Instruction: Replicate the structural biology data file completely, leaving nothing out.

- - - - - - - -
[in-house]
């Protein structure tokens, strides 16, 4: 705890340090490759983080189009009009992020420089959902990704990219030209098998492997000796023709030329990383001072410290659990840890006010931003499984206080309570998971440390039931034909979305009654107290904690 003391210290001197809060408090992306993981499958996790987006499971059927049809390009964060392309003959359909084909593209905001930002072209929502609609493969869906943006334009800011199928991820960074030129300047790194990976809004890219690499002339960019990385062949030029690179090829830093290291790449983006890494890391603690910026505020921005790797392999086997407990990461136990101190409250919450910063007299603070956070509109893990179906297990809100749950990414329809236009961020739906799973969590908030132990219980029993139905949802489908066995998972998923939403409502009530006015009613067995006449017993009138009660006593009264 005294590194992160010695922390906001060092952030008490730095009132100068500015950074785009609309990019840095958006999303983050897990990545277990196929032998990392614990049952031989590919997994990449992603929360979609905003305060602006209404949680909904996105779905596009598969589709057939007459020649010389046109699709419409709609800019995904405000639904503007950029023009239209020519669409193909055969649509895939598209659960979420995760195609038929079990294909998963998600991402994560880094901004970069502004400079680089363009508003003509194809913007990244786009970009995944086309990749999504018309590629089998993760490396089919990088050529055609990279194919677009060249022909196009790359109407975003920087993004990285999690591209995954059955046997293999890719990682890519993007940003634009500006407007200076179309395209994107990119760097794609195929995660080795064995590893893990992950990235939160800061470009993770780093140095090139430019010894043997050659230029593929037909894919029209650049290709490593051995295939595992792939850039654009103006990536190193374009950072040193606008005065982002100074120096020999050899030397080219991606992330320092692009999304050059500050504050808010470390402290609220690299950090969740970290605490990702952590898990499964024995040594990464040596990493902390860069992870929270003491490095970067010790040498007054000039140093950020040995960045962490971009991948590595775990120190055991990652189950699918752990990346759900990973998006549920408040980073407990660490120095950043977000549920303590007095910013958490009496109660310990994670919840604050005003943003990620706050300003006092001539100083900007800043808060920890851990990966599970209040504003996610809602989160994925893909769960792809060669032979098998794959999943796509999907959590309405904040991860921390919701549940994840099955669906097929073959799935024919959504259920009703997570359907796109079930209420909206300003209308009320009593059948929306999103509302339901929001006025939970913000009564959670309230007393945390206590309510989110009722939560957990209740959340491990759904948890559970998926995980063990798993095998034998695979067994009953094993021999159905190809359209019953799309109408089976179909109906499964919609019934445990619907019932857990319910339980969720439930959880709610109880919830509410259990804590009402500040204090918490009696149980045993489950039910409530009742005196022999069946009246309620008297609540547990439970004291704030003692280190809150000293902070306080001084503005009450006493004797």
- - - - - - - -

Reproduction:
[in-house]
């Protein structure tokens, strides 16, 4: 705890340090490759983080189009009009992020420089959902990704990219030209098998492997000796023709030329990383001072410290659990840890006010931003499984206080309570998971440390039931034909979305009654107290904690 003391210290001197809060408090992306993981499958996790987006499971059927049809390009964060392309003959359909084909593209905001930002072209929502609609493969869906943006334009800011199928991820960074030129300047790194990976809004890219690499002339960019990385062949030029690179090829830093290291790449983006890494890391603690910026505020921005790797392999086997407990990461136990101190409250919450910063007299603070956070509109893990179906297990809100749950990414329809236009961020739906799973969590908030132990219980029993139905949802489908066995998972998923939403409502009530006015009613067995006449017993009138009660006593009264 005294590194992160010695922390906001060092952030008490730095009132100068500015950074785009609309990019840095958006999303983050897990990545277990196929032998990392614990049952031989590919997994990449992603929360979609905003305060602006209404949680909904996105779905596009598969589709057939007459020649010389046109699709419409709609800019995904405000639904503007950029023009239209020519669409193909055969649509895939598209659960979420995760195609038929079990294909998963998600991402994560880094901004970069502004400079680089363009508003003509194809913007990244786009970009995944086309990749999504018309590629089998993760490396089919990088050529055609990279194919677009060249022909196009790359109407975003920087993004990285999690591209995954059955046997293999890719990682890519993007940003634009500006407007200076179309395209994107990119760097794609195929995660080795064995590893893990992950990235939160800061470009993770780093140095090139430019010894043997050659230029593929037909894919029209650049290709490593051995295939595992792939850039654009103006990536190193374009950072040193606008005065982002100074120096020999050899030397080219991606992330320092692009999304050059500050504050808010470390402290609220690299950090969740970290605490990702952590898990499964024995040594990464040596990493902390860069992870929270003491490095970067010790040498007054000039140093950020040995960045962490971009991948590595775990120190055991990652189950699918752990990346759900990973998006549920408040980073407990660490120095950043977000549920303590007095910013958490009496109660310990994670919840604050005003943003990620706050300003006092001539100083900007800043808060920890851990990966599970209040504003996610809602989160994925893909769960792809060669032979098998794959999943796509999907959590309405904040991860921390919701549940994840099955669906097929073959799935024919959504259920009703997570359907796109079930209420909206300003209308009320009593059948929306999103509302339901929001006025939970913000009564959670309230007393945390206590309510989110009722939560957990209740959340491990759904948890559970998926995980063990798993095998034998695979067994009953094993021999159905190809359209019953799309109408089976179909109906499964919609019934445990619907019932857990319910339980969720439930959880709610109880919830509410259990804590009402500040204090918490009696149980045993489950039910409530009742005196022999069946009246309620008297609540547990439970004291704030003692280190809150000293902070306080001084503005009450006493004797």